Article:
You know that monster threatening all we hold dear? We've decided not to worry about it.....



ref :- "U.S. Inflation Is Highest in 13 Years as Prices Surge 5%" , Wall Street Journal , Economy / U.S. Economy


All the financial media outlets have been spending a lot of time on the US inflation data released yesterday. We've chosen to reference the WSJ piece because it's a very comprehensive rundown on the numbers but frankly it's pretty hard to escape hard contemplation of the data wherever you look.


That's fair enough.... the subject is key as we know and the numbers were certainly eye-catching. Very briefly, US year-on-year consumer prices rose 5.0% in May (expected 4.7%) -- that's the strongest reading since 2008 (as was China's CPI released earlier in the week, incidentally). Core CPI (excluding the volatile food and energy sectors) rose 3.8% (expected 3.4%), the most since 1992. One might have expected such a release to be the cue for further hand-wringing about looming runaway inflation unaddressed by current Fed policy. That would surely be bad news for bond markets which hate inflation (fixed interest and all that), and also for growth stocks behind much of Wall St's rise which would be ill-served by the prospect of higher rates too.


Er.... in the event, not a bit of it. The US 10yr Treasury yield fell to 1.43% (as prices rose, of course) and is 12 basis points down on the week -- It traded 1.75% just six weeks ago. Stocks made record highs yet again.

Now, we have to hold our hands up here and admit that we were surprised at quite how phlegmatically the markets took the data, so it would probably be useful to remind ourselves as well market newcomers just how dangerous it is to look at such headline numbers in isolation and out of context. Consider the bigger picture.....


Market positioning, for example.... At its most simple you can look at things this way : Bond yields may have risen about 1% from the absolute nadir of the pandemic but as we've seen recent action has been on the downside. From that you can infer that a fair bit of book-squaring has been going on. We've seen an exiting of the big reflation trades that have been so profitable over a period of time (and involve shorting treasuries by one method or other) . More recent entrants to that type of trade -- and there'll be plenty of them who've been reacting to a raft of bond market heavyweights ringing inflation alarm bells -- have been staring at losses. They may have been hoping that if they got strong data yesterday (which indeed they did) it would pretty helpful for the profit/loss position on their trading books. As it turned out, the market failed to react in the desired manner and in fact went the other way after the release, which would have encouraged more to abandon the trade and buy back short positions (sending prices higher and yields lower).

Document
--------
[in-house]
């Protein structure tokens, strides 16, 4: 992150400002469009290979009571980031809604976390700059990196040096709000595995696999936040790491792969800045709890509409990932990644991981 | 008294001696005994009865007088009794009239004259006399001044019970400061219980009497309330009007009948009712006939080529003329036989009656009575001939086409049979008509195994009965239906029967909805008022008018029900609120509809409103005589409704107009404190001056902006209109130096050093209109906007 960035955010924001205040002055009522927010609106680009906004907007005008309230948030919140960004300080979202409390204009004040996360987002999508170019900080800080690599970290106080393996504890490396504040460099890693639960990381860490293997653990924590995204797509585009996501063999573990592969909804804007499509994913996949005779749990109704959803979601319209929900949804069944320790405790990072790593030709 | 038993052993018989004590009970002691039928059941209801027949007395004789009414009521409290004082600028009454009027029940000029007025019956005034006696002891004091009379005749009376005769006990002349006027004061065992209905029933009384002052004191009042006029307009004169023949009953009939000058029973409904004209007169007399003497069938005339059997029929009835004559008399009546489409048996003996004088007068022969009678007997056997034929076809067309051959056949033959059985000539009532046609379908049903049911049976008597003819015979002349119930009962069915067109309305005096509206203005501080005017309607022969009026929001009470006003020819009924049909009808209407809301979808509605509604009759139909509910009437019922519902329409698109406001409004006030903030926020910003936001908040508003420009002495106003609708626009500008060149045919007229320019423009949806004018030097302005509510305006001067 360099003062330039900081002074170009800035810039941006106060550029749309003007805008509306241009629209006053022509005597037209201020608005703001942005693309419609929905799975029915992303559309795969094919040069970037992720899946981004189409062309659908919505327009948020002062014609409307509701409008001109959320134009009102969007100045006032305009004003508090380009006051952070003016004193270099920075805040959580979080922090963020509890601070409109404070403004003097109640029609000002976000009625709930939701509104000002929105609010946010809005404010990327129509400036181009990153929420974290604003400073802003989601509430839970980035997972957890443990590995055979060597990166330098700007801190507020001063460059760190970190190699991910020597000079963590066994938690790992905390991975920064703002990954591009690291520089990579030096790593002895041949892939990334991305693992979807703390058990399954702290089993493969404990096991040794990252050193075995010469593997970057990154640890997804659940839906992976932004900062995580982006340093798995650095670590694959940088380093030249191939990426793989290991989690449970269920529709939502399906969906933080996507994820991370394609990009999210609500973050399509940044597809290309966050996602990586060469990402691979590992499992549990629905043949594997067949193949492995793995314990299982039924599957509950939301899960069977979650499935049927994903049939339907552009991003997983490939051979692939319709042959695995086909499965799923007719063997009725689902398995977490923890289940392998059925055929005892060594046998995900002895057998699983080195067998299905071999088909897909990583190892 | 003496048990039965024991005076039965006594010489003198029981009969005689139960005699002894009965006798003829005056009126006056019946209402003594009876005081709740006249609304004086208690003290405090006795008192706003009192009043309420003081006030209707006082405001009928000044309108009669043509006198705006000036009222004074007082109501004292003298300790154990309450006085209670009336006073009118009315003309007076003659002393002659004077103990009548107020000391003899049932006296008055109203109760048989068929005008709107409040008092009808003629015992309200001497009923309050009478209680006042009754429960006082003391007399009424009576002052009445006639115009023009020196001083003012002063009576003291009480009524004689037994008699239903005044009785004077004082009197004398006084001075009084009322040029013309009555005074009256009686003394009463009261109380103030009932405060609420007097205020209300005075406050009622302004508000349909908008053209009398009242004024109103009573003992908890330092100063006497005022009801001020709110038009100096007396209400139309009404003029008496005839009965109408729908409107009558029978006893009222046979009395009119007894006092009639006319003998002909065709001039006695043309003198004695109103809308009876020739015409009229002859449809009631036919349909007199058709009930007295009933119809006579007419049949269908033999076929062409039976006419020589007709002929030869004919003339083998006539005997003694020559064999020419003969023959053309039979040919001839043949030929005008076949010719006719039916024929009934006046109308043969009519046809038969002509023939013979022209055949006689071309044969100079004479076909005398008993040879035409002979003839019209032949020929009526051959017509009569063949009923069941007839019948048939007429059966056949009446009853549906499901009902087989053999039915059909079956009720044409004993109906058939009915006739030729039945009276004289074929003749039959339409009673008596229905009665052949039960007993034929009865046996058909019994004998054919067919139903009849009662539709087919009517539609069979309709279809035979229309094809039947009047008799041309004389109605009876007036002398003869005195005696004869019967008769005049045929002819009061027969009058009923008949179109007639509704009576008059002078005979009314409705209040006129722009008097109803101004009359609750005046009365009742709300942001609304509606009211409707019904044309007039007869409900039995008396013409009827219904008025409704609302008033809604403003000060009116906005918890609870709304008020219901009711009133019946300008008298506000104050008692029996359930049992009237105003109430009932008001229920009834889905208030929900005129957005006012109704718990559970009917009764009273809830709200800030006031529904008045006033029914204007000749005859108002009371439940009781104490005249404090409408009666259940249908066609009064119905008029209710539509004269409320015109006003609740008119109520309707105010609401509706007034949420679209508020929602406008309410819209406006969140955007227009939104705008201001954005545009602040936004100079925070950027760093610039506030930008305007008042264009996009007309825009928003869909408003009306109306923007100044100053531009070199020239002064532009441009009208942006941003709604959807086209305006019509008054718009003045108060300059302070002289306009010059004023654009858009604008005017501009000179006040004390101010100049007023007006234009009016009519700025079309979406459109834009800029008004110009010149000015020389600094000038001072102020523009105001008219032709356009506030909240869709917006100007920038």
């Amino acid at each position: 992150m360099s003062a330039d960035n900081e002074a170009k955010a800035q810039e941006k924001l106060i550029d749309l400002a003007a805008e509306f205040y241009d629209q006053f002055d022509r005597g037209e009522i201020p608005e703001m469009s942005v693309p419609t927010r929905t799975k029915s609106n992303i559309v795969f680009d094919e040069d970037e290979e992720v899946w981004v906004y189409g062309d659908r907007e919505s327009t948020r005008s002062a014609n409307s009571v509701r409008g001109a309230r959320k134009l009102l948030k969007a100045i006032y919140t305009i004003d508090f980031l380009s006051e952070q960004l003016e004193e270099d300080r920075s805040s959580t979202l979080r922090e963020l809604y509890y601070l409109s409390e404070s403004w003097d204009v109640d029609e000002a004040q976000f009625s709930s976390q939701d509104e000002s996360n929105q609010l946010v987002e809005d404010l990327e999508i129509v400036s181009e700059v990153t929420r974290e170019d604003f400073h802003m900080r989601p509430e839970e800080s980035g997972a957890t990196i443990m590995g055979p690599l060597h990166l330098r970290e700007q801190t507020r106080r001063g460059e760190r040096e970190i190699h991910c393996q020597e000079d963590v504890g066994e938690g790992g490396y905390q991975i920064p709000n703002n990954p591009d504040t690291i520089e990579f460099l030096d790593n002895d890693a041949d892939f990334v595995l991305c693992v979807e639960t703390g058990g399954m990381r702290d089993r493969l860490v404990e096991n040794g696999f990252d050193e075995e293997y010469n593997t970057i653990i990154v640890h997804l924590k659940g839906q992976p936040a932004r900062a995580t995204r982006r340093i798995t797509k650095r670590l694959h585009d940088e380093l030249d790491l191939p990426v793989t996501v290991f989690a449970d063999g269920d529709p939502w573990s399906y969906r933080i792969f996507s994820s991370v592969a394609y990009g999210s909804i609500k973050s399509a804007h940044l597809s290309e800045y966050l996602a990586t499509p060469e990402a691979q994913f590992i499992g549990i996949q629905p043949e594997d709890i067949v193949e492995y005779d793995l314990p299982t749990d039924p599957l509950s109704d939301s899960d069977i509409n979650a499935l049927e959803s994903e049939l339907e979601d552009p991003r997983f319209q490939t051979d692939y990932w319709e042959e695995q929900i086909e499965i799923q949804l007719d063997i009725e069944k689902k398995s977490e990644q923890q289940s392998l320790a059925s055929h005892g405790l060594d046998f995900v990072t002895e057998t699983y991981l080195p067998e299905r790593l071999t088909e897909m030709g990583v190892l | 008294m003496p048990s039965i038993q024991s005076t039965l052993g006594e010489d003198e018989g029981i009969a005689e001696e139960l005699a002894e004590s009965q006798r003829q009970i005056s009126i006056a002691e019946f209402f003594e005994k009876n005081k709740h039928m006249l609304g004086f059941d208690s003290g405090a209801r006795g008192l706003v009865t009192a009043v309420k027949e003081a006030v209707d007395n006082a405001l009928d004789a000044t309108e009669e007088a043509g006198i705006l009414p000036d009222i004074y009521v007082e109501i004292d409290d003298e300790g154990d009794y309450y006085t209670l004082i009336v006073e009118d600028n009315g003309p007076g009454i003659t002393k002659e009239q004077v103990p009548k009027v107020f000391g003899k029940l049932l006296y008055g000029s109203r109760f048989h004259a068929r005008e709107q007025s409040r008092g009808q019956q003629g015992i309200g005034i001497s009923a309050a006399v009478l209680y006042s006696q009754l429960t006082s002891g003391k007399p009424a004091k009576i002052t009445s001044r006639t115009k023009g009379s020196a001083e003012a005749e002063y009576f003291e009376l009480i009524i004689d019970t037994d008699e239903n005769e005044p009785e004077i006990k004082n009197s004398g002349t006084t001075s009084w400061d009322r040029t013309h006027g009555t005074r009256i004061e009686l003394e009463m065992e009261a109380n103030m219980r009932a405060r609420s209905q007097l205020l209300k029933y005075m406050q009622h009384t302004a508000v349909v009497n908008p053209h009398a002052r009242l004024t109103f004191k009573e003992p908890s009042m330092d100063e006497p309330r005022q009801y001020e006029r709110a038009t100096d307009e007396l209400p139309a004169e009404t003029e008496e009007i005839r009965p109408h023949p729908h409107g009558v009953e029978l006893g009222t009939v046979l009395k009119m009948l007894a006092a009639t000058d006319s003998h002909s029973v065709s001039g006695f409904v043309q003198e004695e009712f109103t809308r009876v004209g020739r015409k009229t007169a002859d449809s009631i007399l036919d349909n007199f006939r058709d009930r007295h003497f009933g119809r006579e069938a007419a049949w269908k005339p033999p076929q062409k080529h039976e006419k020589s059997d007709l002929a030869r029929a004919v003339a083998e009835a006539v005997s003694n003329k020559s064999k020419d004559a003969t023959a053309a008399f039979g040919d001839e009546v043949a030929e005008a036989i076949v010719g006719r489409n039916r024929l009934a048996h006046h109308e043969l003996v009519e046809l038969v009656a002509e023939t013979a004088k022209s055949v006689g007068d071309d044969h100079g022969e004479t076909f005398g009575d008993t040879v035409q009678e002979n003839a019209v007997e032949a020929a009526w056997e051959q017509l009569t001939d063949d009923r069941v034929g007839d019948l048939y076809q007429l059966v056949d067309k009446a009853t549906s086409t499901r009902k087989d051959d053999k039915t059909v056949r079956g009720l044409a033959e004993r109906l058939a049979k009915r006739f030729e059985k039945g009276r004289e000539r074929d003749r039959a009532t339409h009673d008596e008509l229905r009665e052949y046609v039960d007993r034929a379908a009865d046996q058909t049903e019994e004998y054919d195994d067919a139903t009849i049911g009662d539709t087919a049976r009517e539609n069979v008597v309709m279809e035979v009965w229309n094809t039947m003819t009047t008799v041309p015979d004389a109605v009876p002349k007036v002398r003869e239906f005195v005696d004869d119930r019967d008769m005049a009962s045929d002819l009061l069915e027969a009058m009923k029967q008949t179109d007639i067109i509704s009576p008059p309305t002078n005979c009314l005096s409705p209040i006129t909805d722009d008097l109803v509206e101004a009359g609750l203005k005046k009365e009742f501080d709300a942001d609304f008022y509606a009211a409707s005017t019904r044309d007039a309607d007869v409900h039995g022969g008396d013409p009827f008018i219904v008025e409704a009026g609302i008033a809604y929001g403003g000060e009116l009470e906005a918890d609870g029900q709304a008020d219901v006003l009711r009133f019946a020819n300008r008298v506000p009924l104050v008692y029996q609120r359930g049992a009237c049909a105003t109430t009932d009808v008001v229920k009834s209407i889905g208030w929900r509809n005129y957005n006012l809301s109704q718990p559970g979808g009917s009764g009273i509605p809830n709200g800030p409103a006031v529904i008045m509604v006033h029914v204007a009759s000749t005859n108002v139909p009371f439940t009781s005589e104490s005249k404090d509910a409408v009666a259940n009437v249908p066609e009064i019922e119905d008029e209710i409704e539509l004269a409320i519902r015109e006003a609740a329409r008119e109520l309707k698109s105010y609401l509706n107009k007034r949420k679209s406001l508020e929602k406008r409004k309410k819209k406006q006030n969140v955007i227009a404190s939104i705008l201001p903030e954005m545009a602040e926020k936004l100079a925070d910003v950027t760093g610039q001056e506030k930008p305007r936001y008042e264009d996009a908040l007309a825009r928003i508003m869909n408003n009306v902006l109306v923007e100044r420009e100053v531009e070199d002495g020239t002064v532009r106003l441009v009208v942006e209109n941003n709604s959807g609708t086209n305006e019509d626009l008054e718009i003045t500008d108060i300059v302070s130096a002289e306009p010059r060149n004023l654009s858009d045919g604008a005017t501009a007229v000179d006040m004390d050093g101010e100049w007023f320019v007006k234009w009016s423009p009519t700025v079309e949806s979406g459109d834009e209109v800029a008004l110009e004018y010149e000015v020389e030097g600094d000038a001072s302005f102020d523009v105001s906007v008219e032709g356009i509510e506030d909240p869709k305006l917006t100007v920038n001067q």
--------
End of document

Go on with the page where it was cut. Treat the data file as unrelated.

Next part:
So why did an inflation reading of fully 5% fail to spook the market? Firstly, and most obviously, if you compare almost any reading today (when the recovery is firmly underway) to year-ago levels (when the pandemic was at its worst and the economy was on its backside), it's axiomatic that data is going to be strong. Beyond that, look beyond the headline number at the elements that have contributed to such a figure. For example, the index for used cars and trucks rose 7.3% May, and that was responsible for fully one third of the headline rise -- yes, used cars and trucks, for goodness sake! Of course, this particular oddity is a function of supply chain problems (semi-conductors) that have held back production of new vehicles but you could apply similar provisos to much of what contributed to the final number.... if you were of a mind to that is, and the market plainly was.


Don't be fooled into thinking for one minute that this sanguine reaction to yesterday's data in any way represents a longer-term and more widely-held confidence that the huge spectre of galloping inflation has somehow gone away. It was a particular reaction to particular set of circumstances at a particular point in time. The Fed and others will continue to maintain that such inflationary forces are "transitory", whilst gnarled old bond market sages will continue to urge the Fed to start tightening now. The older ones will remember just how difficult it is to rein back those forces once they get away from you, and the deep recessionary effect of the measures ultimately required to do so (see Paul Volcker, Chairman of the Fed 1979 -1987). The jury is still out, will be for some time and is currently evenly split.


We hear that the Fed at their next meeting will discuss when and under what circumstances they would begin to "taper" -- to reduce the amount of yield-suppressing, QE bond purchases from the current $120bn per month. The very word "taper" of course brings back bad memories of the "Taper Tantrum" of 2013, when then Fed boss Ben Bernanke rather clumsily suggested that was the course the Fed was about to embark upon.


One would hope that with the benefit of witnessing the terrible market reaction to that event today's Fed will handle things rather better. Even so, it would be naive to think that there won't be at least some serious road bumps for markets in the future. But for now we'll stick with the present, and the lesson of looking beyond the headlines....

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